Mercedes-Benz is keeping its bets open on what will be the dominant powertrain of the future by simultaneously developing competing technologies as the electrification of the car gets more widespread. Its latest F800 Style concept car that starred at last week’s 2010 Geneva Motor Show is the culmination of the automaker’s research, presenting several potential electric powertrains in a common platform.

The list includes all-electric drivetrains, range-extender plug-in hybrid technology and even hydrogen fuel cells--all of which is destined for production in some way shape or form at Mercedes-Benz.

Later this year the automaker will start trials of a fuel cell powered B-Class hatchback and for its next-generation S-Class due in 2012 Mercedes-Benz plans to add a plug-in hybrid option. Additionally, Mercedes-Benz will be using its next-generation A- and B-Class models to eventually be available with all-electric powertrains.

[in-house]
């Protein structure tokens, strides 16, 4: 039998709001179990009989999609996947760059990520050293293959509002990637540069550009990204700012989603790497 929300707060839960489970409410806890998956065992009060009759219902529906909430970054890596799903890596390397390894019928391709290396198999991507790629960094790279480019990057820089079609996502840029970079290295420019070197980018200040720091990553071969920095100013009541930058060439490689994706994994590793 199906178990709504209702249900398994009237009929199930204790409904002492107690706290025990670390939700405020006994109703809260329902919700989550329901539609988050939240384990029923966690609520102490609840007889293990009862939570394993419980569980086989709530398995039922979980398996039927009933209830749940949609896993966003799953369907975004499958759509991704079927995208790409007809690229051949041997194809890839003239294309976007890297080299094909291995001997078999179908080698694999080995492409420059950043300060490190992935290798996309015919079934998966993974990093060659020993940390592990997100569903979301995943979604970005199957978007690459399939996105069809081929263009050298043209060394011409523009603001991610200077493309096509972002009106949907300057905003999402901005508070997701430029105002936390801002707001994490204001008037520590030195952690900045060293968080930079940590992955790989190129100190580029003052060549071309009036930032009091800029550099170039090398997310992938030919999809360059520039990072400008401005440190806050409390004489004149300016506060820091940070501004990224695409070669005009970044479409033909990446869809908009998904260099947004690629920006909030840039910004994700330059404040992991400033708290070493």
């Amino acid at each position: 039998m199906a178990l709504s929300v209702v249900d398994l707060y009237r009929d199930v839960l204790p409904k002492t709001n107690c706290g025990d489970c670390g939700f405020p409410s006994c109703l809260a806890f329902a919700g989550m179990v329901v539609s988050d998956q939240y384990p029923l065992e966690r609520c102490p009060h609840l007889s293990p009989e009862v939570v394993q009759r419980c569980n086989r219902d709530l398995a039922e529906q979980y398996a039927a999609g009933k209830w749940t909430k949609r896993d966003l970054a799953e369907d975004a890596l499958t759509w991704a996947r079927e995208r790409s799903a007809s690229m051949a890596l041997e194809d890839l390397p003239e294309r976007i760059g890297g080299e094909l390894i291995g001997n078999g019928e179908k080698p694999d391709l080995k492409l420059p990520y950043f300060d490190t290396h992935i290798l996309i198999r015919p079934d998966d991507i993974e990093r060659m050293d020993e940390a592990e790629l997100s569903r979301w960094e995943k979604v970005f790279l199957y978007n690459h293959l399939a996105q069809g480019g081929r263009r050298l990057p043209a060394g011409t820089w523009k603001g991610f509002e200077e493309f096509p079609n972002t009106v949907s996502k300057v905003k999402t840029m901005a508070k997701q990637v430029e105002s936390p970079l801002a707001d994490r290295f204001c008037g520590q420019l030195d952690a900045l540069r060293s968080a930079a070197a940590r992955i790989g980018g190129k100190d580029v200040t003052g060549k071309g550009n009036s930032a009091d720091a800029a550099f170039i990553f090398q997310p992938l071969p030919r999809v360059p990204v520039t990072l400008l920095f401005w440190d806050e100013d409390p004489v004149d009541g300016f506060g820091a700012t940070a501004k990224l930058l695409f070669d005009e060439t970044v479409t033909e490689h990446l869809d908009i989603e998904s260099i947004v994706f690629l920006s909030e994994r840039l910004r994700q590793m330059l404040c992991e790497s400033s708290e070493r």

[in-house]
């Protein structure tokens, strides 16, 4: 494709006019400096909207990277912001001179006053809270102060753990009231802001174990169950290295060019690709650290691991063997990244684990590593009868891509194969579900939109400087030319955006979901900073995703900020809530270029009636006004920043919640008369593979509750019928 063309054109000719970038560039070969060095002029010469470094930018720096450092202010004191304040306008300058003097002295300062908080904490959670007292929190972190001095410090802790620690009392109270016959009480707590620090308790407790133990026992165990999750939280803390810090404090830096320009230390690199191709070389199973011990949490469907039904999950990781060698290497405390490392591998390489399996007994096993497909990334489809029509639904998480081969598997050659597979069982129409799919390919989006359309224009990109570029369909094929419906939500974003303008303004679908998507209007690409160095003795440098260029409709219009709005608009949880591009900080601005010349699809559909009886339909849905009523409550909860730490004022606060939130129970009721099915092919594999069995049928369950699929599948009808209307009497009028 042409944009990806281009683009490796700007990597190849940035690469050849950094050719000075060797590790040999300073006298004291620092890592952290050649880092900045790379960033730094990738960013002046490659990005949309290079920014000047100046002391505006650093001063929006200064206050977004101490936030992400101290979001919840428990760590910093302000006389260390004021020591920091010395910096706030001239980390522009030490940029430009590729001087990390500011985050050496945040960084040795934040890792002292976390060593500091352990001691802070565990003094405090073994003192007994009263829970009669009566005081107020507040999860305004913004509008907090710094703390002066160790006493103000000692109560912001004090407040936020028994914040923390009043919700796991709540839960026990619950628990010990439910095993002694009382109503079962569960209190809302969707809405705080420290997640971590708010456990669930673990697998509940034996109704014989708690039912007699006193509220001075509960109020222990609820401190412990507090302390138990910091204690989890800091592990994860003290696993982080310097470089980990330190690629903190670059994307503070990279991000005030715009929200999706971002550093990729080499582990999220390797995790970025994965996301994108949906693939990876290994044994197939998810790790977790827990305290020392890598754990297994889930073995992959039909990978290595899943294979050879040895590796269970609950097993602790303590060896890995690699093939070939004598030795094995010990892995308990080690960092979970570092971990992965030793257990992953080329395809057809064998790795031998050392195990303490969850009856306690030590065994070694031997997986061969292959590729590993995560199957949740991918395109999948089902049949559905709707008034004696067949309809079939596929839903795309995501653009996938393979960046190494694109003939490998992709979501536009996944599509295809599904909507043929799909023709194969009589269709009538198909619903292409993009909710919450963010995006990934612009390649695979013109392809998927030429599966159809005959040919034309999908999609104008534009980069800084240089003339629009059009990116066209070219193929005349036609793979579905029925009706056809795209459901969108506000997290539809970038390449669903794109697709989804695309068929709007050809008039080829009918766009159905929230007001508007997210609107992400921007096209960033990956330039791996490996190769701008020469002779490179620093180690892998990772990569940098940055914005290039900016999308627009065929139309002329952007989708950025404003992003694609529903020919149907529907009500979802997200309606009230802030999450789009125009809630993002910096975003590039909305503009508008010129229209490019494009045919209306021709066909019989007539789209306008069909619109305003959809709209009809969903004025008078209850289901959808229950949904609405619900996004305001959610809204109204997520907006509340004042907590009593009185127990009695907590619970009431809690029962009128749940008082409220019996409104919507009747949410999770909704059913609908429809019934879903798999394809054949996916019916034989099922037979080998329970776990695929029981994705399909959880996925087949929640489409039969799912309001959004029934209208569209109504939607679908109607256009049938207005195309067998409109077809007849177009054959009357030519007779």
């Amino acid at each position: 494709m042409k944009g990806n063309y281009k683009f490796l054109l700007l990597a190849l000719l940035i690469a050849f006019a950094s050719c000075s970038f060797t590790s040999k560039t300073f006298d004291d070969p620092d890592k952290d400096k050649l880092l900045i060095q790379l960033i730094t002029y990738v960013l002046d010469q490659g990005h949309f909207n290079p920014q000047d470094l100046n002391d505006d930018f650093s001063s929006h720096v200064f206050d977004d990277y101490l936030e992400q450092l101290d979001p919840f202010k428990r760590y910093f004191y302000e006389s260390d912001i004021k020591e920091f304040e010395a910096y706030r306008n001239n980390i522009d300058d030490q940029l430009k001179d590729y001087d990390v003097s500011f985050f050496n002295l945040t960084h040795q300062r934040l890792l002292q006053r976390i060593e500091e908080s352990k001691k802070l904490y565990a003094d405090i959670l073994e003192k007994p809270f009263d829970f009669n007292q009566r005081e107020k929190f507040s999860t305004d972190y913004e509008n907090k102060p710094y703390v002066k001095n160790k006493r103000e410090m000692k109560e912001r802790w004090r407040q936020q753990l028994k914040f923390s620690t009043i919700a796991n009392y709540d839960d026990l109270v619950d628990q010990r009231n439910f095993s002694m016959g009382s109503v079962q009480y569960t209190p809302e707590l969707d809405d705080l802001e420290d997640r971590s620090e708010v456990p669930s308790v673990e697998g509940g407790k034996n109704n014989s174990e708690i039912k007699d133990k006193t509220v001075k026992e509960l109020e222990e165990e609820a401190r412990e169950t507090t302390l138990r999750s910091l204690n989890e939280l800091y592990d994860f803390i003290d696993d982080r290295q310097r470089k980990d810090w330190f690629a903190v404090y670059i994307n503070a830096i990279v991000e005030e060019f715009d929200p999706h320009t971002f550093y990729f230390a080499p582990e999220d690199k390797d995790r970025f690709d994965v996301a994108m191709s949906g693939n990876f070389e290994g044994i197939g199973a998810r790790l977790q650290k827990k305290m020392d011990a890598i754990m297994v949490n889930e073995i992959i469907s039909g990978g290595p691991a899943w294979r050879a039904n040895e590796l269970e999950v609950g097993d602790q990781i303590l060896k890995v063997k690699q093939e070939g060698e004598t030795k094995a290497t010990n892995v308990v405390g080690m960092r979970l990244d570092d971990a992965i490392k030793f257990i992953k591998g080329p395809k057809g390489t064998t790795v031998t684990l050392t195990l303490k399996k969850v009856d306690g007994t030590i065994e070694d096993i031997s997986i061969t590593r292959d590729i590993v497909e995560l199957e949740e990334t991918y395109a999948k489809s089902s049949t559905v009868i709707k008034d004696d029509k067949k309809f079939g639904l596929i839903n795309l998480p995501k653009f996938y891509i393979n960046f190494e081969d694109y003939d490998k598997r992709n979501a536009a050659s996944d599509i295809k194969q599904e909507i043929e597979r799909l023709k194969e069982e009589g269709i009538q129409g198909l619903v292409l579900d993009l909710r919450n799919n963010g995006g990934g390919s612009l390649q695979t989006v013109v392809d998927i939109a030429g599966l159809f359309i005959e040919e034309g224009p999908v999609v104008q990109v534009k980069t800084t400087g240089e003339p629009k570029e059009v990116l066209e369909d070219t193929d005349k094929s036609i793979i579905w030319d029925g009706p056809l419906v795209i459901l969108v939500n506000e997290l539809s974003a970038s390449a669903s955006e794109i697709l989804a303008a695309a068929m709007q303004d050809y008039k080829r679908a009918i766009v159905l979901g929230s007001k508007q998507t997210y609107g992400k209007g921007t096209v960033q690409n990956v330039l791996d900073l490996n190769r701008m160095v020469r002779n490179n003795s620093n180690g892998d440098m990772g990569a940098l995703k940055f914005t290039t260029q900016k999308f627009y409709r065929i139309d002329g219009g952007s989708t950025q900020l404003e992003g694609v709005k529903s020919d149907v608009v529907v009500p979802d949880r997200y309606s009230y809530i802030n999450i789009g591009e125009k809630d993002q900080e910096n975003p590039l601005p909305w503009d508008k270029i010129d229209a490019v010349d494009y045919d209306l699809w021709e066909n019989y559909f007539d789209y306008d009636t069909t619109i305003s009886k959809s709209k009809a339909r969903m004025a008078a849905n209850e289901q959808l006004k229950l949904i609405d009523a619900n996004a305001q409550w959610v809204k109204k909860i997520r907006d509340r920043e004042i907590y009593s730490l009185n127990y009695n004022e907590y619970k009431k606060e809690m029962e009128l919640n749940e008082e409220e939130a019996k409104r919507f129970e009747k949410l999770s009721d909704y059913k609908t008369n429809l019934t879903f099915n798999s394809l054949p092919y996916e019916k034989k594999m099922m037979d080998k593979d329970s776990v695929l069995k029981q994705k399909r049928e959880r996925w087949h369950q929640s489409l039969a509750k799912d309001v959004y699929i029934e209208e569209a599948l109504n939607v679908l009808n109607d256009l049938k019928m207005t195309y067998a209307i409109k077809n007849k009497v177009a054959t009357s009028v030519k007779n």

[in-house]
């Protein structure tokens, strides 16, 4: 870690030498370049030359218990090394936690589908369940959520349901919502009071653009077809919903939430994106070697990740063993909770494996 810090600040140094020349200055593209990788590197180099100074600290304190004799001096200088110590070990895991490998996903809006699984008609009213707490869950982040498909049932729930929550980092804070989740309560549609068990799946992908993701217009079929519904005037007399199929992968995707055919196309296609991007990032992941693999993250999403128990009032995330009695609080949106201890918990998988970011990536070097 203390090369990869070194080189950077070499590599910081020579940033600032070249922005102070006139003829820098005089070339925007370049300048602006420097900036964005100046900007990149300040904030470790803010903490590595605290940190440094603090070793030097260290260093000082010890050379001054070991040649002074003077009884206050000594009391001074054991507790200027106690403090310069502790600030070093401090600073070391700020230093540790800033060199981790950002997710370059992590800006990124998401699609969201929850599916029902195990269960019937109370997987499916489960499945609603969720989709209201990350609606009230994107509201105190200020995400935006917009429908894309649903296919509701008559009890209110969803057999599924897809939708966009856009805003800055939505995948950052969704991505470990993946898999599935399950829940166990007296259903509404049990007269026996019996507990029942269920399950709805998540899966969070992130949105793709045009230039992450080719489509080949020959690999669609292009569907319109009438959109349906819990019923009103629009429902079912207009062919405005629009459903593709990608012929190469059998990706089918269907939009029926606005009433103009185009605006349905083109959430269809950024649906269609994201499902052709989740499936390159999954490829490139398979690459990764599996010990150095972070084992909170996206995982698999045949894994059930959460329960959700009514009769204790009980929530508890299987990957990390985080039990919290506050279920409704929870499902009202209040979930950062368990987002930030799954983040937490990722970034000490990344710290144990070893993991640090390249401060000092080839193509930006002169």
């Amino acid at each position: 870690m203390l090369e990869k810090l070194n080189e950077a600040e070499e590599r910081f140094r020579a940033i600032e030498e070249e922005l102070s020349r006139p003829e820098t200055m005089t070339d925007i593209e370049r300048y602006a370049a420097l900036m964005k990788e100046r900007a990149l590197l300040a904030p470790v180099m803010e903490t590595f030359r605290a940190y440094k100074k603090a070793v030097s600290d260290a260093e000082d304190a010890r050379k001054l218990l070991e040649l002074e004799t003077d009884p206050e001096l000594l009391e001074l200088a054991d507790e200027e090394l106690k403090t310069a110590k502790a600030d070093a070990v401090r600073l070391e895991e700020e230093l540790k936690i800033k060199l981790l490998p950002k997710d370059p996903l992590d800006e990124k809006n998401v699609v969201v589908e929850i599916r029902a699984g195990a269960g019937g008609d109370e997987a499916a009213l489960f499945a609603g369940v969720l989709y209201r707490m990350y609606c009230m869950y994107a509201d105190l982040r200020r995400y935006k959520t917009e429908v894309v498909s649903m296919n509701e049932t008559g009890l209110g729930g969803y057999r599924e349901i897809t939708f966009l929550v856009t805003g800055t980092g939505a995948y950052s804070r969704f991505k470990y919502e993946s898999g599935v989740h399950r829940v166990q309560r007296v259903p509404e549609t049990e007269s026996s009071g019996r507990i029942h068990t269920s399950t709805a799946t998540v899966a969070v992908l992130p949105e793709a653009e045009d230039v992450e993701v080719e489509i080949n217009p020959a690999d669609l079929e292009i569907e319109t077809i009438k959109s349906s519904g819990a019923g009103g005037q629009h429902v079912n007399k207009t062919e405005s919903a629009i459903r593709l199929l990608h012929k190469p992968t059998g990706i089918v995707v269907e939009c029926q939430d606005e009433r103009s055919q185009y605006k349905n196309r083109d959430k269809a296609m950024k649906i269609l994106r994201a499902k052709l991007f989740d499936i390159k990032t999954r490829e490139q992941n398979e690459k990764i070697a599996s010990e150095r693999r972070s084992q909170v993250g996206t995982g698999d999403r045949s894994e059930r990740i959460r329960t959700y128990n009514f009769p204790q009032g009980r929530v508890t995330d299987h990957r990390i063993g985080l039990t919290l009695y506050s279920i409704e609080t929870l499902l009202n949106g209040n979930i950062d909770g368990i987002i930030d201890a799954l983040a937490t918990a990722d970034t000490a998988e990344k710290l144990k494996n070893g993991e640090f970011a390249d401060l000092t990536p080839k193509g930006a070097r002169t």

The key strategy is the concept of a modular platform, a flexible architecture that can accommodate a variety of powertrains including more efficient gasoline and diesel engines as well.

To fund the development of all this new technology, Mercedes-Benz will double its R&D spending by investing up to $1.4 billion per year over the next two years. Part of the reason for the high costs is also that Mercedes-Benz will be forced to manufacture much of its own components rather than rely on third party suppliers since much of the technology hasn’t been developed yet.

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